Perry himself seemed to have unfathomably de-aged in the last five years. When he played San Francisco a few years ago, he seemed to mumble some of the lyrics, talk more than sing and walk back and forth across the stage. But, perhaps it was because Moe's Alley was packed, the stage was lower or the audience was receptive to Perry himself, the septuagenarian seemed to be as fiery as he was on his legendary explosive cut of "Heads of Government" from the Tibetan Freedom concert.
Gone was the mumbling, rambling mad man and in his place was a focused scientist who not only sang more forcefully and with greater purpose than he has in years, but tactically ad-libbed and twisted lyrics, seemingly examining the reaction of one word juxtaposed against another. Equally tactical was his unique dancing that alternated between skipping, doing the robot and zapping the audience with his fingers like a wizard.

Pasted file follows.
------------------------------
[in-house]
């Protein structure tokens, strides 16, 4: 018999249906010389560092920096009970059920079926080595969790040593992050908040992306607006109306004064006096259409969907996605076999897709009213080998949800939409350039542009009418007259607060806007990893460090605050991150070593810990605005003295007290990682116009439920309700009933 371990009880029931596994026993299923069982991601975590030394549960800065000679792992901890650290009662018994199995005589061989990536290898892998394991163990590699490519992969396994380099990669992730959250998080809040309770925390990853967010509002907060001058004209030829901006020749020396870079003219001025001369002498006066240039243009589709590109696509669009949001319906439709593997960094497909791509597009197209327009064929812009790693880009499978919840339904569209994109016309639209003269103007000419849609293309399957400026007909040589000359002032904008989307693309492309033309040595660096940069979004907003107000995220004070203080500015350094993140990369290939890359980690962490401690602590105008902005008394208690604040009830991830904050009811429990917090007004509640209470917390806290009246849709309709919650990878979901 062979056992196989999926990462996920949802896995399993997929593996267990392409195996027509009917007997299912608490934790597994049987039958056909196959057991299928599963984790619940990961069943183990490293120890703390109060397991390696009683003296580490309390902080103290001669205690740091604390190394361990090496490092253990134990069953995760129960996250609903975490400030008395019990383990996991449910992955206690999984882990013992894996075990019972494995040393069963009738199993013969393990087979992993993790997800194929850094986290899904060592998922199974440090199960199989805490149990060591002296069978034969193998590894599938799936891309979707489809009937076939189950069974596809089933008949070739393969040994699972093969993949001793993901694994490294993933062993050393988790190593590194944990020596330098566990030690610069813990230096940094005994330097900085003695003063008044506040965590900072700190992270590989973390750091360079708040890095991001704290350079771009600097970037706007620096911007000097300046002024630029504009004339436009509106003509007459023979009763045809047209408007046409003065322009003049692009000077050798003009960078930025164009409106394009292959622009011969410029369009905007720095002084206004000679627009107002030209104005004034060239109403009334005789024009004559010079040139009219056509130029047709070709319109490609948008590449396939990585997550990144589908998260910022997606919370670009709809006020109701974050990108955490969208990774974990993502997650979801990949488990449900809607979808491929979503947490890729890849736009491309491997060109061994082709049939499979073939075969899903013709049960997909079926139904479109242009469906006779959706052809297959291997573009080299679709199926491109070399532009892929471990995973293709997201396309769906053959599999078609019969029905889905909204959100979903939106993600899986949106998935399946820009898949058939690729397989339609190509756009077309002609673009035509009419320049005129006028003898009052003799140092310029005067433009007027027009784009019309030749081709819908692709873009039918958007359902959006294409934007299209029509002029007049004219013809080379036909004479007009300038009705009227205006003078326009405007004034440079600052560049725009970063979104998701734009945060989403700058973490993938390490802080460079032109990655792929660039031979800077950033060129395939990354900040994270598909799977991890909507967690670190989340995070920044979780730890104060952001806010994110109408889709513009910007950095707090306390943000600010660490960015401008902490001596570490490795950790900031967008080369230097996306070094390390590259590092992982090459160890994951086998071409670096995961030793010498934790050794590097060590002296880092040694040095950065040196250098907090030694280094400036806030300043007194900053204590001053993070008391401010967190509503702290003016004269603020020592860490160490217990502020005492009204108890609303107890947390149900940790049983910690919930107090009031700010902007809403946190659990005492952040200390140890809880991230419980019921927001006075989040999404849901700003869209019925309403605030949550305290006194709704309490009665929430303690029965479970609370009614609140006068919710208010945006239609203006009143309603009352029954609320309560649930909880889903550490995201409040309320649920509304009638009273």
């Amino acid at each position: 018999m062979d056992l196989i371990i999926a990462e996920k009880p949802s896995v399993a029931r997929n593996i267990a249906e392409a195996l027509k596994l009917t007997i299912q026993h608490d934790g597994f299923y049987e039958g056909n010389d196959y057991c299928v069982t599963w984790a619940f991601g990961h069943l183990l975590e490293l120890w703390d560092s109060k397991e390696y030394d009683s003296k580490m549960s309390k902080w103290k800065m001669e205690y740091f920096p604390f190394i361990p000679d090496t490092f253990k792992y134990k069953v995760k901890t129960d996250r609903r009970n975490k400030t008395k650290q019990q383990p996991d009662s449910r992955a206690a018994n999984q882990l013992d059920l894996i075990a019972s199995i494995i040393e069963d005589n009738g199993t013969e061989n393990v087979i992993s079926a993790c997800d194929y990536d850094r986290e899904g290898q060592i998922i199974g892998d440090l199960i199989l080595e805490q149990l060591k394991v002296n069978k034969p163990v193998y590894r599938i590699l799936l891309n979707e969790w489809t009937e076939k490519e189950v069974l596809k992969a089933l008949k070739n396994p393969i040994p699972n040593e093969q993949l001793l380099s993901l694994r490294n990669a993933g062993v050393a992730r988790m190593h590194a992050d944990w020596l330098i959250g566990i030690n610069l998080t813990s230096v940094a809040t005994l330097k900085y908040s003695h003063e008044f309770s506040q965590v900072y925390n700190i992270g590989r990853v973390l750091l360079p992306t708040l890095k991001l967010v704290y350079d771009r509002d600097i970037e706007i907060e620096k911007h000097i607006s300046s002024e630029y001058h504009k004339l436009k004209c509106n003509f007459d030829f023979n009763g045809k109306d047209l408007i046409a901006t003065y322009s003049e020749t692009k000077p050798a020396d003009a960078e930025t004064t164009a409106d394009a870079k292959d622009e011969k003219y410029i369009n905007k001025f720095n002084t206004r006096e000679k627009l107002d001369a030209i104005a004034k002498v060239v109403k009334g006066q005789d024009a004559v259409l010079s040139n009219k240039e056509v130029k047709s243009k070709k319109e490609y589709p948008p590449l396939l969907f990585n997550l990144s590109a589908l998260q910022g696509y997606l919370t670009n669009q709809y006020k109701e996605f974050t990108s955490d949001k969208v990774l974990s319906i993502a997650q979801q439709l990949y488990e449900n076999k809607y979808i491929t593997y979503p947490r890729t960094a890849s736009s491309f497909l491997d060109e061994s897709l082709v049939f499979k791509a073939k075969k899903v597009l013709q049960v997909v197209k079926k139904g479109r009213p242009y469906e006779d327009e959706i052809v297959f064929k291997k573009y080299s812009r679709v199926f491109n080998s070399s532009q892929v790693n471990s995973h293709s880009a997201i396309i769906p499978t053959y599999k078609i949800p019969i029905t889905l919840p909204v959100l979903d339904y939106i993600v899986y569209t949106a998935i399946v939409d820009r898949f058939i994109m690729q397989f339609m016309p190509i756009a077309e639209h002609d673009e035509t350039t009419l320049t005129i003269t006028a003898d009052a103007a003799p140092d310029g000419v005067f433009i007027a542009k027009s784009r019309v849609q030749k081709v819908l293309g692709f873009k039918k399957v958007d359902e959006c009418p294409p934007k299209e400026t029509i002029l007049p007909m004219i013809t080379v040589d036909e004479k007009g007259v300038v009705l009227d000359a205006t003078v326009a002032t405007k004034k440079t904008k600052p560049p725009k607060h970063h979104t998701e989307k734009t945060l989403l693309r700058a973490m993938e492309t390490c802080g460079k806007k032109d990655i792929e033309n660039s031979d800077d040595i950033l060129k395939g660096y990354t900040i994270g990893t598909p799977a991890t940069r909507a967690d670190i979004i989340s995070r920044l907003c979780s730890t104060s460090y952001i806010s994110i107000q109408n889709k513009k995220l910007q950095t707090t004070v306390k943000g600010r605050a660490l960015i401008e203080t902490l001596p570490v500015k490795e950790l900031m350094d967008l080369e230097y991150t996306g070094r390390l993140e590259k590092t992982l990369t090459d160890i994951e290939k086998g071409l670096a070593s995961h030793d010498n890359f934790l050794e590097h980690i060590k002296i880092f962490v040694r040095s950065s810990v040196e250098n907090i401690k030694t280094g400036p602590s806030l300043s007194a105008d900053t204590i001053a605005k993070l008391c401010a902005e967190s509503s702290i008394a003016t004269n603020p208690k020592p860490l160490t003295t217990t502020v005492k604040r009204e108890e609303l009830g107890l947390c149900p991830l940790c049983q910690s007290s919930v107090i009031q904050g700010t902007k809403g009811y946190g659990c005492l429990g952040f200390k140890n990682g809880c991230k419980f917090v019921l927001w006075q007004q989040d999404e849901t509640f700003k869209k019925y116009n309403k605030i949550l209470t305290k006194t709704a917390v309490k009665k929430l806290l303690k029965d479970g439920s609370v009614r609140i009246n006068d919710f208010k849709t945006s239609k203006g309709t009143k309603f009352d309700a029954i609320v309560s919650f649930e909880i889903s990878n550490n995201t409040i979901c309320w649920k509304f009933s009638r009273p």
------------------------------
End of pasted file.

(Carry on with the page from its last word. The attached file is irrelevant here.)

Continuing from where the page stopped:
At his left was a sampler, which he would use during the dub versions, calling forth thunder at his finger tips, chickens clucking and, perhaps in reference to his time working as a laborer at Negril, Jamaica, a rumbling Caterpillar tractor. Throughout the concert, Perry seemed to be removing objects from his multitudes of jackets, including a beeping keychain which he mixed into the music, a mint box with a Jesus cover and an orange Bic lighter.
As the sound experiments got wackier and wackier, Perry directed the audience to his unique wardrobe. Covered in baubles, mirrors and religious imagery from across the globe, he seemed to be as much a shaman as a trinket collector. But, much like a shaman, Perry seemed to have a great deal of reverence for each of the plastic wing-dings on his clothing, taking care to gently lift up and put down his hat, which must have weighed at least five pounds due to the six-inch mirrors on either side. He made special care to point out that one of his sneakers had the letters "IMF" stitched to them so that he was always "stomping on the international monetary fund."